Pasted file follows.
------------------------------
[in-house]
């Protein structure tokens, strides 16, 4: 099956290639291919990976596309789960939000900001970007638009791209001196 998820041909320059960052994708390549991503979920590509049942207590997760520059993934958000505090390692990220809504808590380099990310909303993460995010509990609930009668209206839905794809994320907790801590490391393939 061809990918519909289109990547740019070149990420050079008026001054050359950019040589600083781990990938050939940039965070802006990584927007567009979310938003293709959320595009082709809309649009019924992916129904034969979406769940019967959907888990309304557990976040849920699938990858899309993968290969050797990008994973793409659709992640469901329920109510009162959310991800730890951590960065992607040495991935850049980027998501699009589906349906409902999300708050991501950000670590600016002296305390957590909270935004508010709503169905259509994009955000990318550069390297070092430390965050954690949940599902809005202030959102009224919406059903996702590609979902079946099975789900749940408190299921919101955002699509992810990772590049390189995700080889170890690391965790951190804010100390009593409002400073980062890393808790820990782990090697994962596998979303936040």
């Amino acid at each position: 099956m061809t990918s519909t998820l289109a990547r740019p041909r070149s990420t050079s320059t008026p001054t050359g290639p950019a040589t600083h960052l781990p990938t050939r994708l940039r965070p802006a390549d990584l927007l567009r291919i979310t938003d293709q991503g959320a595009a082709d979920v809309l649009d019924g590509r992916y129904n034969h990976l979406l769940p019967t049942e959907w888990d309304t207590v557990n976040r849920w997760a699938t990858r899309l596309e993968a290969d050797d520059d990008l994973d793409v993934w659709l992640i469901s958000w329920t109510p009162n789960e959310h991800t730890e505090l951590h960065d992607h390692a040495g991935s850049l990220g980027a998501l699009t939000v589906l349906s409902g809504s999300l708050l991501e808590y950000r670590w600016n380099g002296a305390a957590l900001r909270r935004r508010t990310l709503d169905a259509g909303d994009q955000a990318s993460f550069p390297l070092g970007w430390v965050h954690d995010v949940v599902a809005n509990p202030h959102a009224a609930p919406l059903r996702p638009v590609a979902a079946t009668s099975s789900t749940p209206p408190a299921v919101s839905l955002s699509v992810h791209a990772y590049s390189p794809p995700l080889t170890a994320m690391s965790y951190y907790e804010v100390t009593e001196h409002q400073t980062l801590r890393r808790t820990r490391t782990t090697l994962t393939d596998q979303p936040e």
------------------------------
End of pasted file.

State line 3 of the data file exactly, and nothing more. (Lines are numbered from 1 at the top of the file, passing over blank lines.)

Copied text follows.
């Amino acid at each position: 099956m061809t990918s519909t998820l289109a990547r740019p041909r070149s990420t050079s320059t008026p001054t050359g290639p950019a040589t600083h960052l781990p990938t050939r994708l940039r965070p802006a390549d990584l927007l567009r291919i979310t938003d293709q991503g959320a595009a082709d979920v809309l649009d019924g590509r992916y129904n034969h990976l979406l769940p019967t049942e959907w888990d309304t207590v557990n976040r849920w997760a699938t990858r899309l596309e993968a290969d050797d520059d990008l994973d793409v993934w659709l992640i469901s958000w329920t109510p009162n789960e959310h991800t730890e505090l951590h960065d992607h390692a040495g991935s850049l990220g980027a998501l699009t939000v589906l349906s409902g809504s999300l708050l991501e808590y950000r670590w600016n380099g002296a305390a957590l900001r909270r935004r508010t990310l709503d169905a259509g909303d994009q955000a990318s993460f550069p390297l070092g970007w430390v965050h954690d995010v949940v599902a809005n509990p202030h959102a009224a609930p919406l059903r996702p638009v590609a979902a079946t009668s099975s789900t749940p209206p408190a299921v919101s839905l955002s699509v992810h791209a990772y590049s390189p794809p995700l080889t170890a994320m690391s965790y951190y907790e804010v100390t009593e001196h409002q400073t980062l801590r890393r808790t820990r490391t782990t090697l994962t393939d596998q979303p936040e």